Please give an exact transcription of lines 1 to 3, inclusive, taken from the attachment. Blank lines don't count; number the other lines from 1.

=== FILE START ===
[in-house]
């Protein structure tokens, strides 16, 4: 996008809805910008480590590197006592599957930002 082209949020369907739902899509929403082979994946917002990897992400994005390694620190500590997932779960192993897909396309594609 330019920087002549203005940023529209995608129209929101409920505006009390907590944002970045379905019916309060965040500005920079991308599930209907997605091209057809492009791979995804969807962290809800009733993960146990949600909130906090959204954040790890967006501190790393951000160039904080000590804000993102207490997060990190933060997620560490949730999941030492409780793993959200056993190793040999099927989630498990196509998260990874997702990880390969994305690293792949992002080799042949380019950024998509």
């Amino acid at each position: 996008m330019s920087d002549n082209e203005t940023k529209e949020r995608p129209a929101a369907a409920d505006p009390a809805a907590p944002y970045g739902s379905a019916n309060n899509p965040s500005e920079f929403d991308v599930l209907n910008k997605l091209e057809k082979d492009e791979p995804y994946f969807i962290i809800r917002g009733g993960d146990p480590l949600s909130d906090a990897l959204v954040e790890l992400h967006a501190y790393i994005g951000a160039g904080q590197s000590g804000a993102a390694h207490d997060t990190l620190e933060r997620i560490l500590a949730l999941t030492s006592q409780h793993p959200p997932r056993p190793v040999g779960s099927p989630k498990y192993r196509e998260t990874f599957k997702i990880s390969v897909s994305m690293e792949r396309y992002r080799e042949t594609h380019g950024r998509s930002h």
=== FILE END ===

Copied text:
[in-house]
């Protein structure tokens, strides 16, 4: 996008809805910008480590590197006592599957930002 082209949020369907739902899509929403082979994946917002990897992400994005390694620190500590997932779960192993897909396309594609 330019920087002549203005940023529209995608129209929101409920505006009390907590944002970045379905019916309060965040500005920079991308599930209907997605091209057809492009791979995804969807962290809800009733993960146990949600909130906090959204954040790890967006501190790393951000160039904080000590804000993102207490997060990190933060997620560490949730999941030492409780793993959200056993190793040999099927989630498990196509998260990874997702990880390969994305690293792949992002080799042949380019950024998509």
């Amino acid at each position: 996008m330019s920087d002549n082209e203005t940023k529209e949020r995608p129209a929101a369907a409920d505006p009390a809805a907590p944002y970045g739902s379905a019916n309060n899509p965040s500005e920079f929403d991308v599930l209907n910008k997605l091209e057809k082979d492009e791979p995804y994946f969807i962290i809800r917002g009733g993960d146990p480590l949600s909130d906090a990897l959204v954040e790890l992400h967006a501190y790393i994005g951000a160039g904080q590197s000590g804000a993102a390694h207490d997060t990190l620190e933060r997620i560490l500590a949730l999941t030492s006592q409780h793993p959200p997932r056993p190793v040999g779960s099927p989630k498990y192993r196509e998260t990874f599957k997702i990880s390969v897909s994305m690293e792949r396309y992002r080799e042949t594609h380019g950024r998509s930002h």